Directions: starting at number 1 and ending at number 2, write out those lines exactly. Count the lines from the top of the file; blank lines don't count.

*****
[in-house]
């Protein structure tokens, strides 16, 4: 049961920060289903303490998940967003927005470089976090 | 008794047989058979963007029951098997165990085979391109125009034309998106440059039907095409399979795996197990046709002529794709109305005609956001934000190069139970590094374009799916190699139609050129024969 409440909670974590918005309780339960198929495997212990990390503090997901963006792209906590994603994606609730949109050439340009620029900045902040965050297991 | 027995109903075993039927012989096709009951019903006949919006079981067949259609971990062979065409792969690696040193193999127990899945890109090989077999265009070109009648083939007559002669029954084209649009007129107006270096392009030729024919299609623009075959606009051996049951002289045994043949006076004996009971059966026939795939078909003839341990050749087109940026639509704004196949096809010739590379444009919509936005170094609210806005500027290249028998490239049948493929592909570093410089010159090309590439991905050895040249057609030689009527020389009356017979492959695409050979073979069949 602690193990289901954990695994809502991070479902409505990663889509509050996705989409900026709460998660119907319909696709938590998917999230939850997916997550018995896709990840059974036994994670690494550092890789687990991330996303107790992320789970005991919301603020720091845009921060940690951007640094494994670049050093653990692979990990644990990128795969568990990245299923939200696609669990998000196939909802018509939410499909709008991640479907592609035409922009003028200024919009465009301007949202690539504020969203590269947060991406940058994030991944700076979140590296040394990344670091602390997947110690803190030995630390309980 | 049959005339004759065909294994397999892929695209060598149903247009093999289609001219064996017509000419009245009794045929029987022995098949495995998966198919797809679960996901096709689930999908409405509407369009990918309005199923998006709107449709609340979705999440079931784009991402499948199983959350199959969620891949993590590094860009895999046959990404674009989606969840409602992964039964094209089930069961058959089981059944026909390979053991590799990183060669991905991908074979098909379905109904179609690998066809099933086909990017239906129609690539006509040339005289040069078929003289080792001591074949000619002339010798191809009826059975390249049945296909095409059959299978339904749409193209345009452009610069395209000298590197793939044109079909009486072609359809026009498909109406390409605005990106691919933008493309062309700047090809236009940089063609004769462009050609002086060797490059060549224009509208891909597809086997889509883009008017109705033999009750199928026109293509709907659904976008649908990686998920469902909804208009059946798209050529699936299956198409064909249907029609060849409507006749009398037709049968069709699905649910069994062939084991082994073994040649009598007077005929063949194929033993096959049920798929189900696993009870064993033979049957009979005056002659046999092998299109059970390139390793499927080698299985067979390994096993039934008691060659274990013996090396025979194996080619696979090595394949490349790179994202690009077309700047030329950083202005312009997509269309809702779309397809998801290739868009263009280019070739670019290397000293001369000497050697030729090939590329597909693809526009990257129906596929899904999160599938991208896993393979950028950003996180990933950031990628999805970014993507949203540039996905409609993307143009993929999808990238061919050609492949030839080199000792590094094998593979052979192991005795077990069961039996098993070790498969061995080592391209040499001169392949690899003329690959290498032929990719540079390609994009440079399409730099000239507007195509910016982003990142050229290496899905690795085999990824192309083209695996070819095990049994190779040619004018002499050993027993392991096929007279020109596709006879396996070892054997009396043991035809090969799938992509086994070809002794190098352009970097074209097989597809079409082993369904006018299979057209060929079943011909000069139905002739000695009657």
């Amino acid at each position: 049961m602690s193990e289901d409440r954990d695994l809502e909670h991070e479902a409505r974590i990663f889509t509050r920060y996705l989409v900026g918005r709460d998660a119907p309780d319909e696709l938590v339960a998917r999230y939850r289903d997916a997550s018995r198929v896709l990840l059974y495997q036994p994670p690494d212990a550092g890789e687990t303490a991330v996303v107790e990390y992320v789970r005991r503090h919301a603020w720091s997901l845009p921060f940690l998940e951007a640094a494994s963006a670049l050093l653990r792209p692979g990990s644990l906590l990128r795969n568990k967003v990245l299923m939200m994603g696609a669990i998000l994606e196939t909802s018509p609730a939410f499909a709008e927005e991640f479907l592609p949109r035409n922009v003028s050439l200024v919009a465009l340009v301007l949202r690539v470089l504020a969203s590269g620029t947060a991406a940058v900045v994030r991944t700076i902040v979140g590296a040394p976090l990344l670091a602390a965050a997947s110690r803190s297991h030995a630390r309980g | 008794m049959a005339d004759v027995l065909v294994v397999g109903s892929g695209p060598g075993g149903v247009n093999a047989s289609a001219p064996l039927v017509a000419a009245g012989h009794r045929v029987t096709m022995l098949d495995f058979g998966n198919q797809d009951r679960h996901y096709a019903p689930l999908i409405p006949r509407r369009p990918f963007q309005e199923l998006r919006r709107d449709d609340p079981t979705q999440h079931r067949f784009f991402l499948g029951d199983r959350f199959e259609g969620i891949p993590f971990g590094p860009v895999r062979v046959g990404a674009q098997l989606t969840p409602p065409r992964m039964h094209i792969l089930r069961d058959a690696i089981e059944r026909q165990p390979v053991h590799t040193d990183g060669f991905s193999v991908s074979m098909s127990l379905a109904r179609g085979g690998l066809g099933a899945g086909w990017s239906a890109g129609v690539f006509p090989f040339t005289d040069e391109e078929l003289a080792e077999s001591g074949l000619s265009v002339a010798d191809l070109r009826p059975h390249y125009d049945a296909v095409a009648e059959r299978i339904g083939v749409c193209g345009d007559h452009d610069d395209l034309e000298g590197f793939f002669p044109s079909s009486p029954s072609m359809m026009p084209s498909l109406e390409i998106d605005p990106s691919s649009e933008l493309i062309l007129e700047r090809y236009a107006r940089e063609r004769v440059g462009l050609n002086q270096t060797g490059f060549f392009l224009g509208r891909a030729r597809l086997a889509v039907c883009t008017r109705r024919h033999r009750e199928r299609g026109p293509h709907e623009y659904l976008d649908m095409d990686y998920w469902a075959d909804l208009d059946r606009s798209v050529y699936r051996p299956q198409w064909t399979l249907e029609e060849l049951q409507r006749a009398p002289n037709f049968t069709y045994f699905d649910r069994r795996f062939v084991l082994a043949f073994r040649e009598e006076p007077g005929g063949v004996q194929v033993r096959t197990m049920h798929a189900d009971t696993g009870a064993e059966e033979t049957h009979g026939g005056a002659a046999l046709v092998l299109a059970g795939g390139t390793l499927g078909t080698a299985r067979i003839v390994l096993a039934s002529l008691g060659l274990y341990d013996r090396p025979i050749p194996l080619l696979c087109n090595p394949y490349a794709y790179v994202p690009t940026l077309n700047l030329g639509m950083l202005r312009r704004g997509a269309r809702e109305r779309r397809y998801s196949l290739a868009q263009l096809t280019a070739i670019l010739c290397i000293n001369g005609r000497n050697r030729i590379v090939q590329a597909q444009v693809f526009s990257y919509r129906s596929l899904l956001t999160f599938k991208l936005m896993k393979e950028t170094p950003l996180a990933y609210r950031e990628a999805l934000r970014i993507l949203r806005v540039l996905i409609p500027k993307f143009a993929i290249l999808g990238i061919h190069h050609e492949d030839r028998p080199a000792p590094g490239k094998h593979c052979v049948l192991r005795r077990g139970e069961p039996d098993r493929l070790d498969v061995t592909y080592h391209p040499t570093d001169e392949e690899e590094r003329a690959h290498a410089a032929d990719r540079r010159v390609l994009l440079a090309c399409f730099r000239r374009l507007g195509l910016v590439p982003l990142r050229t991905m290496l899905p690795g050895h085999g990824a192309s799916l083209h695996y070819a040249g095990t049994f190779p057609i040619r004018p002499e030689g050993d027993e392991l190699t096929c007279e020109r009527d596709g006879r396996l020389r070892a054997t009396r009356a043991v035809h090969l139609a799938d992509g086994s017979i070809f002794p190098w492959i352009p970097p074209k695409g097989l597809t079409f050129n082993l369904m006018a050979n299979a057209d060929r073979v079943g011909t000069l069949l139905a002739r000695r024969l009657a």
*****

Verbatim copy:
[in-house]
């Protein structure tokens, strides 16, 4: 049961920060289903303490998940967003927005470089976090 | 008794047989058979963007029951098997165990085979391109125009034309998106440059039907095409399979795996197990046709002529794709109305005609956001934000190069139970590094374009799916190699139609050129024969 409440909670974590918005309780339960198929495997212990990390503090997901963006792209906590994603994606609730949109050439340009620029900045902040965050297991 | 027995109903075993039927012989096709009951019903006949919006079981067949259609971990062979065409792969690696040193193999127990899945890109090989077999265009070109009648083939007559002669029954084209649009007129107006270096392009030729024919299609623009075959606009051996049951002289045994043949006076004996009971059966026939795939078909003839341990050749087109940026639509704004196949096809010739590379444009919509936005170094609210806005500027290249028998490239049948493929592909570093410089010159090309590439991905050895040249057609030689009527020389009356017979492959695409050979073979069949 602690193990289901954990695994809502991070479902409505990663889509509050996705989409900026709460998660119907319909696709938590998917999230939850997916997550018995896709990840059974036994994670690494550092890789687990991330996303107790992320789970005991919301603020720091845009921060940690951007640094494994670049050093653990692979990990644990990128795969568990990245299923939200696609669990998000196939909802018509939410499909709008991640479907592609035409922009003028200024919009465009301007949202690539504020969203590269947060991406940058994030991944700076979140590296040394990344670091602390997947110690803190030995630390309980 | 049959005339004759065909294994397999892929695209060598149903247009093999289609001219064996017509000419009245009794045929029987022995098949495995998966198919797809679960996901096709689930999908409405509407369009990918309005199923998006709107449709609340979705999440079931784009991402499948199983959350199959969620891949993590590094860009895999046959990404674009989606969840409602992964039964094209089930069961058959089981059944026909390979053991590799990183060669991905991908074979098909379905109904179609690998066809099933086909990017239906129609690539006509040339005289040069078929003289080792001591074949000619002339010798191809009826059975390249049945296909095409059959299978339904749409193209345009452009610069395209000298590197793939044109079909009486072609359809026009498909109406390409605005990106691919933008493309062309700047090809236009940089063609004769462009050609002086060797490059060549224009509208891909597809086997889509883009008017109705033999009750199928026109293509709907659904976008649908990686998920469902909804208009059946798209050529699936299956198409064909249907029609060849409507006749009398037709049968069709699905649910069994062939084991082994073994040649009598007077005929063949194929033993096959049920798929189900696993009870064993033979049957009979005056002659046999092998299109059970390139390793499927080698299985067979390994096993039934008691060659274990013996090396025979194996080619696979090595394949490349790179994202690009077309700047030329950083202005312009997509269309809702779309397809998801290739868009263009280019070739670019290397000293001369000497050697030729090939590329597909693809526009990257129906596929899904999160599938991208896993393979950028950003996180990933950031990628999805970014993507949203540039996905409609993307143009993929999808990238061919050609492949030839080199000792590094094998593979052979192991005795077990069961039996098993070790498969061995080592391209040499001169392949690899003329690959290498032929990719540079390609994009440079399409730099000239507007195509910016982003990142050229290496899905690795085999990824192309083209695996070819095990049994190779040619004018002499050993027993392991096929007279020109596709006879396996070892054997009396043991035809090969799938992509086994070809002794190098352009970097074209097989597809079409082993369904006018299979057209060929079943011909000069139905002739000695009657």